29 May 2016
I can’t recall anyone celebrating my birthday for the first 14 years of my life. No birthday cakes, no birthday songs, no birthday presents. In fact, the first time my siblings sang me a birthday song was the day I turned 40, and only because that coincided with Chinese New Year’s Day; we had an extended-family gathering, and my wife had brought a cake and made everybody sing for me.
At 13, I put my trust in Jesus Christ and started attending the youth fellowship in church. My cell group gave me my first birthday cake ever the year after. It was at an outing at the Botanic Gardens. I had told them I was not sure I would be there, but they went ahead to prepare for me anyway. Unknown to the kind people who had put in the effort, that probably played a greater part than anything else to make me keep coming back to church, and to get more and more involved over time. For it was in that spiritual family that I had known love I had never known anywhere else, and having received it, I wanted others to find the same love as well.
Ironically, one outcome of my early positive church experiences was that I can readily understand why some people are so critical or dismissive of the church—because like me they had memorable experiences in church, but unlike me, these were negative events. As a result, they leave the church, or they stay put but refuse to get involved, because they have been hurt and disillusioned.
While our experiences, good or bad, would inevitably colour our perception of the church and generate either positive or negative motivation, they ought not become the main factor in the way we view church. The reason we should love the church is simply because Christ loves the church. The bible makes a staggering statement about the extent of his love for the church. It says Christ loved the church so much he gave himself up for her. He paid the ultimate price; he gave everything he could possibly give, in order to present to himself the church as a perfect bride.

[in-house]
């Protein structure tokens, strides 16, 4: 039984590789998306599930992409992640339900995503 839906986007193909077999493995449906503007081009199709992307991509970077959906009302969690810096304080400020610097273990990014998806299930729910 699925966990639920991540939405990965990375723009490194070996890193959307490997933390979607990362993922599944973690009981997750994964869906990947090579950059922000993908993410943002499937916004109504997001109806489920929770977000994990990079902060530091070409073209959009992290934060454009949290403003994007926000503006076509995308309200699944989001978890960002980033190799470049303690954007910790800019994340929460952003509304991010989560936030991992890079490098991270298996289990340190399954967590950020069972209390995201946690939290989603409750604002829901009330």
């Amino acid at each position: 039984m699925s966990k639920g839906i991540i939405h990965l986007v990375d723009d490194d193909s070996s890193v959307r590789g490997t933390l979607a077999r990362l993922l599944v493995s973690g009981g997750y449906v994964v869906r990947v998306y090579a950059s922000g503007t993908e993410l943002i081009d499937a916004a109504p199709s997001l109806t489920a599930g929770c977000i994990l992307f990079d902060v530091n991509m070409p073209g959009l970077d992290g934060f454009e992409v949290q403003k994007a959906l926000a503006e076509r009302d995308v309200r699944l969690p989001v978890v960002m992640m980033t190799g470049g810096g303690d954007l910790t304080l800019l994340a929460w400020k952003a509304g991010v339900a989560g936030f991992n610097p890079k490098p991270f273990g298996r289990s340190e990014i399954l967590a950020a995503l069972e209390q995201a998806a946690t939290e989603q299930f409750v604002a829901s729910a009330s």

Two implications flow from that statement. Firstly, Christ places an infinite value on the church. It is something to feel passionately and deeply about. It is worth laying down our lives for. It is neither optional nor peripheral; rather, it plays a central role in God’s redemption plan for the world. Secondly, the church is horribly flawed but God is not finished with it yet. Out of the corruption, divisions, hypocrisy and abuse that we so easily associate with church, Christ is at work to eventually bring about a radiant church without stain or wrinkle or any other blemish, but holy and blameless.
Nobody who claims to be a follower of the One who gave himself up for the church can be negative or indifferent about the church, any more than you can claim to love only someone’s head but not his body. To believe in Christ is to believe in his church. To serve Christ is to serve his church. To honour Christ is to honour his church. The Roman Catholic Church was not far off when it said that he who would have God as his Father must have the church as his mother.